Tom: Miami's not that bad. They're just mediocre across the board (19th on offense, 22nd on defense, 21st on special teams by DVOA).
Mike: -10% DVOA versus Cincinnati's 22.4%. With a three-point line.
Tom: At home. That's a 17% difference. That line makes perfect sense to me.
Mike: You're crazy.
Mike: Cincinnati Bengals -3 at Miami Dolphins.
Tom: You want something crazy? By our numbers, Baltimore and Cleveland have been nearly equal this year. Ravens -8.6% DVOA, Browns -9.8%.
Mike: Baltimore lost to Pittsburgh. That says about all you need to know.
Tom: The Browns are fresh off outplaying the Chiefs in Kansas City.
Tom: The Ravens are favored by three points in Cleveland. As far as I know, the Browns suffered no major injuries since Sunday. They're probably not going to change their starting quarterback again between when we write this column and when it posts after doing so last week.
Mike: I refuse to accept that premise. Nobody expects the Cleveland quarterback switcheroo!
Tom: Jason Campbell is far from a great quarterback, but he's capable of performing at an acceptably high level. My fantasy team agrees with Greg Cosell's observation that Ray Rice's physical decline seems to have begun this year instead of holding off until 2014. I don't see Baltimore as having a particular matchup edge. Maybe I'm missing something big, but give me the Browns and the points. Cleveland Browns +3 vs. Baltimore Ravens.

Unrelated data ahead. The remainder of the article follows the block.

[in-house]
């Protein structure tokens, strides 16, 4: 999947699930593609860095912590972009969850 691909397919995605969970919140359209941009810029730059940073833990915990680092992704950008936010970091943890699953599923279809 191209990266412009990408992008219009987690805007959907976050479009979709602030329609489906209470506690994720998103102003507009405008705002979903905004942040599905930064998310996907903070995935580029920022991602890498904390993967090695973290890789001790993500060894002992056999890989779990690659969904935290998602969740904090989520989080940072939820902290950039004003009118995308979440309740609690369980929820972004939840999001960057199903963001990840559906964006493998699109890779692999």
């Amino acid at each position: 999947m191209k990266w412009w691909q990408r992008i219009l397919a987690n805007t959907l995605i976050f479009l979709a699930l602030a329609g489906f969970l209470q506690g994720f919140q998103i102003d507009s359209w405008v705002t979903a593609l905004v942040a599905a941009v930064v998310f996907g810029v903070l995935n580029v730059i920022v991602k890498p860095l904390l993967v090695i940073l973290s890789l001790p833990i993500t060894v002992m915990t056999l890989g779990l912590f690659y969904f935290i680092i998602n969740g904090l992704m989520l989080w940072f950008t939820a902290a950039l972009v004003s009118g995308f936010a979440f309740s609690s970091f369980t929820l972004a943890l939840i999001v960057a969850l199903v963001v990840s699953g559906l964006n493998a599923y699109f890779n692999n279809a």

Mike: I have been offered A.J. Green and Martellus Bennett for my Jimmy Graham and Keenan Allen. In PPR, my other wide receivers are Pierre Garcon, Terrance Williams, Emmanuel Sanders, Julian Edelman, and the disappointing Hakeem Nicks, so Green is a big upgrade. I also have Charles Clay, who I would probably start until Jay Cutler comes back. Should I make this deal?
Tom: Green is a big upgrade at wide receiver, yes, but the cost to you is a big downgrade at tight end. We saw last week that even a hobbled Graham is a great red zone target, and Drew Brees still loves him. Keenan Allen seems to be coming on, and I think he could be a viable start for you some weeks (I assume you're playing matchups with your wide receivers). I do not think Green is worth that, and if you care about that, my guess is Graham improves your opponent's team more than it does yours. I would not make this deal.
Mike: I think you are underrating the second half of Mike's buddy's offer. It's A.J. Green and the Black Unicorn. While Chicago's defense has been bloodied by the loss of Jay Cutler, I think there is a huge place in our new McCown reality for a big, physical tight end with good receiving skills. Even with Cutler back, Chicago's offense will be nowhere near as high-octane as the Saints, so I'm not suggesting that Bennett is Graham's equal. I am suggesting you're shipping out the best tight end for a tight end with top-5 potential in exchange for an astronomical upgrade at wide receiver. Take the deal.
22 comments, Last at 01 Nov 2013, 4:23pm by theslothook